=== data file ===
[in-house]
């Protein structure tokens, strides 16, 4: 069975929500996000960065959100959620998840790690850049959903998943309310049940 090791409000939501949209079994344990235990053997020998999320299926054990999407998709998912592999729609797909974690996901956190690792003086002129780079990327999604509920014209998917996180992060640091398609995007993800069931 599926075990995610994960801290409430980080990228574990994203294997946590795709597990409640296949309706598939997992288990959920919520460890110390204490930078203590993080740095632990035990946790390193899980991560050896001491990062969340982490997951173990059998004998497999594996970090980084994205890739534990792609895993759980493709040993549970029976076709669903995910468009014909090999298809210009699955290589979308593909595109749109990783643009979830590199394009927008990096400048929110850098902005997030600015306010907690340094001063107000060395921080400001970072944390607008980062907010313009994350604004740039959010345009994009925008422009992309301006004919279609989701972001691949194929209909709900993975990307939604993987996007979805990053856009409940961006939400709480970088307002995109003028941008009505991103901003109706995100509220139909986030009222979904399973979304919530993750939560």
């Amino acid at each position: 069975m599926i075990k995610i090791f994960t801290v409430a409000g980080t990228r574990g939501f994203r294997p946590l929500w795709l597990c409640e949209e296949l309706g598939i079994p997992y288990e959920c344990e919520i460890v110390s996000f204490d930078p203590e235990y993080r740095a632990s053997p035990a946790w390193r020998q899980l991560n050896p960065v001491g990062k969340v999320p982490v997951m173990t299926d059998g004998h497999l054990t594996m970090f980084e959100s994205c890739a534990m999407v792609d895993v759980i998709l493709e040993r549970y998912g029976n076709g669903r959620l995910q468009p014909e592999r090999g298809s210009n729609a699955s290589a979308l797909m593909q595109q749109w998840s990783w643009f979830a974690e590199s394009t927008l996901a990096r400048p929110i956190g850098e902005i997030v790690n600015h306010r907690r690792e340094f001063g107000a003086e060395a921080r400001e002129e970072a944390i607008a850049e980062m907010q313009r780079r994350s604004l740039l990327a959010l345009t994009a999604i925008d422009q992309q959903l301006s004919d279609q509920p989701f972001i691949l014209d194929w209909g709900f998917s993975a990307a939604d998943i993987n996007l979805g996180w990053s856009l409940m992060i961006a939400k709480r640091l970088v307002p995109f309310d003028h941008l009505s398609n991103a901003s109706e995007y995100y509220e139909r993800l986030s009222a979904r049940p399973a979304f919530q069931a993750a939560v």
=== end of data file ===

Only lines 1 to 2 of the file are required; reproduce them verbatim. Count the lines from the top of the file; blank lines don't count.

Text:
[in-house]
């Protein structure tokens, strides 16, 4: 069975929500996000960065959100959620998840790690850049959903998943309310049940 090791409000939501949209079994344990235990053997020998999320299926054990999407998709998912592999729609797909974690996901956190690792003086002129780079990327999604509920014209998917996180992060640091398609995007993800069931 599926075990995610994960801290409430980080990228574990994203294997946590795709597990409640296949309706598939997992288990959920919520460890110390204490930078203590993080740095632990035990946790390193899980991560050896001491990062969340982490997951173990059998004998497999594996970090980084994205890739534990792609895993759980493709040993549970029976076709669903995910468009014909090999298809210009699955290589979308593909595109749109990783643009979830590199394009927008990096400048929110850098902005997030600015306010907690340094001063107000060395921080400001970072944390607008980062907010313009994350604004740039959010345009994009925008422009992309301006004919279609989701972001691949194929209909709900993975990307939604993987996007979805990053856009409940961006939400709480970088307002995109003028941008009505991103901003109706995100509220139909986030009222979904399973979304919530993750939560």